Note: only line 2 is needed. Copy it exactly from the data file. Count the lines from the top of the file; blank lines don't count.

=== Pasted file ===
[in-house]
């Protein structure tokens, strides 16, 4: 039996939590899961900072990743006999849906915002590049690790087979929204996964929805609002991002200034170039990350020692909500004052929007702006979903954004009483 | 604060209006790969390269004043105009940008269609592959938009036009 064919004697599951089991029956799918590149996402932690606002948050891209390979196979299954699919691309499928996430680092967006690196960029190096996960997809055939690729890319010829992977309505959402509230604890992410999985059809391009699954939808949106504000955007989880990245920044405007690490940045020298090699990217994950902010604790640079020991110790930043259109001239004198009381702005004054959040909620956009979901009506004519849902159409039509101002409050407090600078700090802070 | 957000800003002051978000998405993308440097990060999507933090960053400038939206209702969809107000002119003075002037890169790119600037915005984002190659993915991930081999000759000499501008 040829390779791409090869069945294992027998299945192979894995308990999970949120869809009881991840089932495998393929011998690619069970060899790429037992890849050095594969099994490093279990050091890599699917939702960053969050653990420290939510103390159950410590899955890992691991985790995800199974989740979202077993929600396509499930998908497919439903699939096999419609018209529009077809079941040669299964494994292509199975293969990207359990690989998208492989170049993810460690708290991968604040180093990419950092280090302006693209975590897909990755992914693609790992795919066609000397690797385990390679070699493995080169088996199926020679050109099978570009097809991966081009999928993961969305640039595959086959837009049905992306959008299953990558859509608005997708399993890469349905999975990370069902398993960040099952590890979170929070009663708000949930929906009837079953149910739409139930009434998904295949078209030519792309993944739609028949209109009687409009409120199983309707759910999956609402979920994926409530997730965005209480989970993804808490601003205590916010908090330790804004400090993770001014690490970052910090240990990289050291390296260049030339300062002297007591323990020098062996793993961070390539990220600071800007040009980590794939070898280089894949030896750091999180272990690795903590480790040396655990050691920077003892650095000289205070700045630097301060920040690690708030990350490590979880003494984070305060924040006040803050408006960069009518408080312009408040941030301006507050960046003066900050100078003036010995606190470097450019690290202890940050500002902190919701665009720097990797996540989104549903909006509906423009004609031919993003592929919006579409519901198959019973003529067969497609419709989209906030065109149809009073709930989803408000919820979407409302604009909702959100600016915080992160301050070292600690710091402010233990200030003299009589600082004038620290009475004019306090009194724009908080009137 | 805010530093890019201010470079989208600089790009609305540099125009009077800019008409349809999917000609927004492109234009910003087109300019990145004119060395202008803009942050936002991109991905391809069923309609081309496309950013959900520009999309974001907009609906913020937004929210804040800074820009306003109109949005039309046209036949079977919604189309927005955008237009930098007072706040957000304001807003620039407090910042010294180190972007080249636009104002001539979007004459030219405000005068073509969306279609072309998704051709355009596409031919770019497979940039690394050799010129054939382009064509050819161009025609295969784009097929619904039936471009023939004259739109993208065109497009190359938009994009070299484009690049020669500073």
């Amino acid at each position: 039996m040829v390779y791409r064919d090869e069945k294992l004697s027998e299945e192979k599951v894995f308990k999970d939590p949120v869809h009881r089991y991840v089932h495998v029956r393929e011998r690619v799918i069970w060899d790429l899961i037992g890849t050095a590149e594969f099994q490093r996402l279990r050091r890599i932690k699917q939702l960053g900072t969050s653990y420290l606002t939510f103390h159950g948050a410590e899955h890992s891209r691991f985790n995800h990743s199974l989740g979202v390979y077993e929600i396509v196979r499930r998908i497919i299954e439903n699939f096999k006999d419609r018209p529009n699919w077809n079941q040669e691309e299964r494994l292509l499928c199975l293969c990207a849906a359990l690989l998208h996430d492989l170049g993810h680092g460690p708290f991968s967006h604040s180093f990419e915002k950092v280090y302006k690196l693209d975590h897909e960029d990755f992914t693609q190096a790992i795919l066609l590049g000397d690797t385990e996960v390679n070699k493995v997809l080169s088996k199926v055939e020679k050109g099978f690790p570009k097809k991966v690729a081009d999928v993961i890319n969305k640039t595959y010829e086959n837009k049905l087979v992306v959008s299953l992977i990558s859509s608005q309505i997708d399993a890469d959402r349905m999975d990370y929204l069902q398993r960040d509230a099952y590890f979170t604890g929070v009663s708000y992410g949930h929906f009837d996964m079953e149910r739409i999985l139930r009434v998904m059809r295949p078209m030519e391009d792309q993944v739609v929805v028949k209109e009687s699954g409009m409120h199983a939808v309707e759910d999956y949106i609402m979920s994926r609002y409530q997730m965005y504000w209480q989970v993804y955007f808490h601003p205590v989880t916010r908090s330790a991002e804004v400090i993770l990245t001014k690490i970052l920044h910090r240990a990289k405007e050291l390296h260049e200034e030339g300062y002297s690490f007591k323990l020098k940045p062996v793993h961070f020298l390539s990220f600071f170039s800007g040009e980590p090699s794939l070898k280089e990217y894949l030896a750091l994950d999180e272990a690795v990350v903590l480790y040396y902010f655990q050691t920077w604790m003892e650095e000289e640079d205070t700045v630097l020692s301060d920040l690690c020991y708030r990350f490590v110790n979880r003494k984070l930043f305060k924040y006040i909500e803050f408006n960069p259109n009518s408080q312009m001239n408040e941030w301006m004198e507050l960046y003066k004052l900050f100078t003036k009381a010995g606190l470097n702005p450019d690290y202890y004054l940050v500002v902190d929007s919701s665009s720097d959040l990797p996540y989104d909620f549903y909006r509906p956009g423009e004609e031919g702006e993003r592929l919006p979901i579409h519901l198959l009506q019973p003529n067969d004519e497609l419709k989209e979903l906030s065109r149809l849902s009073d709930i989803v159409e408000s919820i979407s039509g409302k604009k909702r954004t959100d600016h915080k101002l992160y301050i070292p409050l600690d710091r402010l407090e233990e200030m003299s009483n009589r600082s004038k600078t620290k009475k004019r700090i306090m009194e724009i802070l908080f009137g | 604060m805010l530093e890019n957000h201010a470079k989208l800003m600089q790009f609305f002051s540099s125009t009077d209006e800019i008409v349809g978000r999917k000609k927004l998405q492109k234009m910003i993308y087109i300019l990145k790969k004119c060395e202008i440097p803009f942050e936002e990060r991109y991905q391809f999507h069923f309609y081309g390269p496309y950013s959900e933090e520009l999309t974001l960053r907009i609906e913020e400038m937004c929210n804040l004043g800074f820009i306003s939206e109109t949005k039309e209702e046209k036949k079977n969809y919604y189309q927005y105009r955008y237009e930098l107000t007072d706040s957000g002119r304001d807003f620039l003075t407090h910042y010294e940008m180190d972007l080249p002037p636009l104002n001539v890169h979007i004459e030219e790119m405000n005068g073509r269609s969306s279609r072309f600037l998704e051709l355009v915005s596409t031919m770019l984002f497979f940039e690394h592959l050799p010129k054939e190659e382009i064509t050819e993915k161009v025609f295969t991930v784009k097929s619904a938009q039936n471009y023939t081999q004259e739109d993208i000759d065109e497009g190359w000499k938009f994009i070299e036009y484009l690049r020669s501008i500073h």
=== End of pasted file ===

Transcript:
């Protein structure tokens, strides 16, 4: 039996939590899961900072990743006999849906915002590049690790087979929204996964929805609002991002200034170039990350020692909500004052929007702006979903954004009483 | 604060209006790969390269004043105009940008269609592959938009036009 064919004697599951089991029956799918590149996402932690606002948050891209390979196979299954699919691309499928996430680092967006690196960029190096996960997809055939690729890319010829992977309505959402509230604890992410999985059809391009699954939808949106504000955007989880990245920044405007690490940045020298090699990217994950902010604790640079020991110790930043259109001239004198009381702005004054959040909620956009979901009506004519849902159409039509101002409050407090600078700090802070 | 957000800003002051978000998405993308440097990060999507933090960053400038939206209702969809107000002119003075002037890169790119600037915005984002190659993915991930081999000759000499501008 040829390779791409090869069945294992027998299945192979894995308990999970949120869809009881991840089932495998393929011998690619069970060899790429037992890849050095594969099994490093279990050091890599699917939702960053969050653990420290939510103390159950410590899955890992691991985790995800199974989740979202077993929600396509499930998908497919439903699939096999419609018209529009077809079941040669299964494994292509199975293969990207359990690989998208492989170049993810460690708290991968604040180093990419950092280090302006693209975590897909990755992914693609790992795919066609000397690797385990390679070699493995080169088996199926020679050109099978570009097809991966081009999928993961969305640039595959086959837009049905992306959008299953990558859509608005997708399993890469349905999975990370069902398993960040099952590890979170929070009663708000949930929906009837079953149910739409139930009434998904295949078209030519792309993944739609028949209109009687409009409120199983309707759910999956609402979920994926409530997730965005209480989970993804808490601003205590916010908090330790804004400090993770001014690490970052910090240990990289050291390296260049030339300062002297007591323990020098062996793993961070390539990220600071800007040009980590794939070898280089894949030896750091999180272990690795903590480790040396655990050691920077003892650095000289205070700045630097301060920040690690708030990350490590979880003494984070305060924040006040803050408006960069009518408080312009408040941030301006507050960046003066900050100078003036010995606190470097450019690290202890940050500002902190919701665009720097990797996540989104549903909006509906423009004609031919993003592929919006579409519901198959019973003529067969497609419709989209906030065109149809009073709930989803408000919820979407409302604009909702959100600016915080992160301050070292600690710091402010233990200030003299009589600082004038620290009475004019306090009194724009908080009137 | 805010530093890019201010470079989208600089790009609305540099125009009077800019008409349809999917000609927004492109234009910003087109300019990145004119060395202008803009942050936002991109991905391809069923309609081309496309950013959900520009999309974001907009609906913020937004929210804040800074820009306003109109949005039309046209036949079977919604189309927005955008237009930098007072706040957000304001807003620039407090910042010294180190972007080249636009104002001539979007004459030219405000005068073509969306279609072309998704051709355009596409031919770019497979940039690394050799010129054939382009064509050819161009025609295969784009097929619904039936471009023939004259739109993208065109497009190359938009994009070299484009690049020669500073």